We don’t need any of this set-up. You could cut directly to the action sequence and we’d be fine. That’s how every Bond movie starts and we don’t lament that we missed the conference meeting. It doesn’t matter if Mason is retrieving an evil megavirus, the Ark of the Covenant, or second-hand Taylor Swift tickets. We get it, each is a source of unspeakable power and it has to be researched.
I still remember the joy of “Mission: Impossible 3” never telling you what the McGuffin they’re chasing is. Few spy films have so cleanly acknowledged it doesn’t matter. But “Citadel” is doing a 10-minute flashback. If 5 minutes of it isn’t a meeting describing a McGuffin that’ll never matter again, then why’d we pay for this secret base set? Stanley lost the receipt, it’s not like we can return it.
To be fair, there’s nowhere else for the dialogue to shine. Those meetings are important because they give the characters opportunities to quip with the energy of your CEO sharing a joke they saw on Reddit and expecting you to courtesy laugh before he tells you there’s no bonus this year, but the executives’ Aegean cruise was beautiful (true story).
This ensures that “Citadel” has officially joined “Halo” in that rare genre of shows about meetings that I like to call Could’ve Been an Email. Half-hour spy cartoons have already mastered the art of knowing the audience has seen this bit countless times before, and their audience is primarily children who have only had five minutes of cogent thought, mostly about Legos or Minecraft or whatever’s popular with kids right now. Tik Tok? The return of child labor? Have pogs cycled back around yet? The point is we don’t need an entire meeting to outline an action sequence that’s only going to be important for 5 minutes of flashback. If a 10 year-old treats it as a waste of limited free time before their McDonald’s night shift, why don’t we?
Slow-forward to Mason escaping an Iranian facility with a deadly Ebola-like plague in hand. Once they get to the action sequence, the ideas are mostly great. He improvises, adapts, and uses the tools he finds on hand. He’s chased by paratroopers, he pops out cheesy magic ski boots that remind me of that parasurfing scene from “Die Another Day”, there’s snowmobile vs. ski vs. jet fighter action, the bad guys can’t hit the broadside of a barn, Mason never misses a shot, it’s 90% amazeballs. If only we got to see it. In between every awesome action moment, we cut back to headquarters where a man we’ve never met before helpfully says things like, “Two guys from the last scene down, two guys for the next scene approaching”. Yes. That is the thing I just saw and am about to see. I could tell that by, you know, watching the action scene.
Mason shoots two guys, cut to Suddenly Important Dude at base staring at a screen. Two red dots disappear. “Two skis down”. Two more red dots appear. “Two ATVs approaching”. Cut to action scene. You’ll never guess. Two ATVs approach.
These cutaways happen in many series to afford the action larger transitions than would be comfortable if we just saw the sequence straight through. When you cut away for every single minor action for minutes straight, it just shows you have no idea how to cut the action itself together. Mason can’t get two shots off without going to Cutaway Dude telling his red dots, “You got two shots off, in the next scene it’s a dark and stormy night”.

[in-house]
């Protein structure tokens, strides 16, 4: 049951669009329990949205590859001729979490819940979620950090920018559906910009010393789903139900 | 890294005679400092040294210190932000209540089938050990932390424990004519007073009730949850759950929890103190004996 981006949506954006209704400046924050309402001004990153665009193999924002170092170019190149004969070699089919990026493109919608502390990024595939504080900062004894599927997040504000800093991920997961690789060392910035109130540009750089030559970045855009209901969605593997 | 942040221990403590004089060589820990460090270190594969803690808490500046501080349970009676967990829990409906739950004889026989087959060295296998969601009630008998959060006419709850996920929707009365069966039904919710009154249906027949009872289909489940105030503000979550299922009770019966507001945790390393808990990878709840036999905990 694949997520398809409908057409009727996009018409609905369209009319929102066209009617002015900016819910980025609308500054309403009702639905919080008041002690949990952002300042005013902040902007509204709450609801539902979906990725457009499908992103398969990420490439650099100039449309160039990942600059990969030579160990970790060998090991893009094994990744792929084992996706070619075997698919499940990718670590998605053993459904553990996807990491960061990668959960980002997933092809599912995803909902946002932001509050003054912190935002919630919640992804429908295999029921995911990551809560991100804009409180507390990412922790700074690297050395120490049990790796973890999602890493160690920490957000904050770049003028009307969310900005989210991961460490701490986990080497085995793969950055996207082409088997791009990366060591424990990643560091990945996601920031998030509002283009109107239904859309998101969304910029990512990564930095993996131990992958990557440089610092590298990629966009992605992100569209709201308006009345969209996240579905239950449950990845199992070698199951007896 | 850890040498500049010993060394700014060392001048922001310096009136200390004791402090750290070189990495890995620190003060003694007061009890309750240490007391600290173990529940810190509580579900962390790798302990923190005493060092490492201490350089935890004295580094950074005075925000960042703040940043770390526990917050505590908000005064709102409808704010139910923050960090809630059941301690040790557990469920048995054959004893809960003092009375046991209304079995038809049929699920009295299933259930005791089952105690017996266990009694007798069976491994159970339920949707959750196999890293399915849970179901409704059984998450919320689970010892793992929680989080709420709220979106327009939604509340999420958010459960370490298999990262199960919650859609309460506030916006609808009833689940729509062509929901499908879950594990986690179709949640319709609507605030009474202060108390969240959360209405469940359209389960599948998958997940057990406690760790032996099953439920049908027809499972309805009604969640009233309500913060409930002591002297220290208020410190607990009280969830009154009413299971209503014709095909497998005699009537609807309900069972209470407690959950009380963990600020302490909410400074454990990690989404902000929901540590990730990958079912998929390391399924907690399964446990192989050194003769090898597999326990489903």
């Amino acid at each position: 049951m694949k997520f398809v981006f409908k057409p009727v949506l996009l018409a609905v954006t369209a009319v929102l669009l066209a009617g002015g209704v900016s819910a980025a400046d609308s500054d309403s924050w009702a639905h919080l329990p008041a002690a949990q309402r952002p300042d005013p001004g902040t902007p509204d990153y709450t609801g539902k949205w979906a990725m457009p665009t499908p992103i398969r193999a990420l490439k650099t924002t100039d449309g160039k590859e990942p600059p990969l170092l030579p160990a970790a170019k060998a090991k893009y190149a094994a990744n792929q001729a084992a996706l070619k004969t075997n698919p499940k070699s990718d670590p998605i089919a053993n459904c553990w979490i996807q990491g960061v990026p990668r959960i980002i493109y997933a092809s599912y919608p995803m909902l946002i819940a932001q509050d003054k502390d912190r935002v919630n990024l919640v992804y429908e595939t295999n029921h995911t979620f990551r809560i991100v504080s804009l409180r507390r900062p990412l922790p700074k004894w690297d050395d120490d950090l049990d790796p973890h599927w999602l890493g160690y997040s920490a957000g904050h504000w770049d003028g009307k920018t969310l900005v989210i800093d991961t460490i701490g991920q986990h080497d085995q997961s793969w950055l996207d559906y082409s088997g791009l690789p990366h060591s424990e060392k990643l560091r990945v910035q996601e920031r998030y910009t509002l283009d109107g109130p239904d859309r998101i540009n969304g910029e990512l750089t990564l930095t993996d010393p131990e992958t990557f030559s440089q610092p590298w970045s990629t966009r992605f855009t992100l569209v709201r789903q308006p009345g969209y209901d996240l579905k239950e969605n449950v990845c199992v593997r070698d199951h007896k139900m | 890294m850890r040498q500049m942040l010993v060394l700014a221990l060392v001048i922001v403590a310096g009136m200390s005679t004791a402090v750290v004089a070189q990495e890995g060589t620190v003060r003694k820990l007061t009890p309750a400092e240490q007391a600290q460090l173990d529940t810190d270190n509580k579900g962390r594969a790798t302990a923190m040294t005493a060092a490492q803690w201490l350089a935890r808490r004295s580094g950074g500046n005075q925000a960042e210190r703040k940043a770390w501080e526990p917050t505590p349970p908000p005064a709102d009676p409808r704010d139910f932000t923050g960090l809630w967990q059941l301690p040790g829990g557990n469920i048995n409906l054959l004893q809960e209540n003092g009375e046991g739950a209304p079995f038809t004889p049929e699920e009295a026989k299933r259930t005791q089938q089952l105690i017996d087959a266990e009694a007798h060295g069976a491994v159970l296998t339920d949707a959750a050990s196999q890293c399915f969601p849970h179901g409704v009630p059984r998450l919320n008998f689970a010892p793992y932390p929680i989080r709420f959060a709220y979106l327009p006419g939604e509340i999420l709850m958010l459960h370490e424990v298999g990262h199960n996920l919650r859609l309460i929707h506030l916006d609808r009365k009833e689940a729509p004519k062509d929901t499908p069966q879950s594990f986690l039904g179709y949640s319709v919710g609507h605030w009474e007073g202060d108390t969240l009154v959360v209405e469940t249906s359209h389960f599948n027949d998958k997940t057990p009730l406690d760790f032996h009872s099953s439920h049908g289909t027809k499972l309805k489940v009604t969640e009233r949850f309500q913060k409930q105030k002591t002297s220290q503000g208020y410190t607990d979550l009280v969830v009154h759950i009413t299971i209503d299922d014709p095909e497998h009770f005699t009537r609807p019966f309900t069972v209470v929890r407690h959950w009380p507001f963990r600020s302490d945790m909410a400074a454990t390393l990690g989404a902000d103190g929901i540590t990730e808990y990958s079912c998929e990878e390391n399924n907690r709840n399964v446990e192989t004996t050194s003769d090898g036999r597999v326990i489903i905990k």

It’s a Could’ve Been an Email inside another Could’ve Been an Email. It Could’ve Been an Email all the way down.
Mason is injured, Nadia shows up, badass choreography is intercut with, “Mason! Last scene just happened, next scene incoming”. Safe in the knowledge that the action sequence has been thoroughly sabotaged, we cut to Mason sitting around in bandages like he’s waiting for his cue. Mason and Nadia briefly officially meet after the mission, and insult each others’ mothers. The very next scene they’re sleeping together. Er, Mason and Nadia are. Not the moms. At this rate, that’ll be next episode.
I’d say there’s no way that anyone could possibly think this passes for romantic dialogue, but then again it’s like 90% of the Russos’ screenplay for “The Gray Man”. I’m beginning to think Your Mom jokes are what the Russos throw in as dialogue when they become panicked. It’s a survival mechanism, like a skunk spraying sulfur juice or a possum keeling over or a herd of buffalo forming a defensive circle around your mom.
“Hey, Russo Bro! Russbro. I’ve got these two characters who need to have sexy banter that convinces the audience that they spark immediately.”
“Have they insulted each others moms yet?”
“We can do better than that.”
“Agh, a spider!”
“One’s an orphan who never had a mom, hilarious!”
OK, I have to admit I’m actually kinda jealous of the Russos’ fame. My frustration first arises from my childhood. It was a gusty Autumn day when my third grade class first stood around before school and made Your Mom jokes to pass the time. Apparently we wrote a high quality screenplay every week just standing in line, but we didn’t think to write anything down. Sometimes the geese in the baseball field would attack a passing cyclist. Halcyon days. My point is, we had it in us to waste $300 million, too.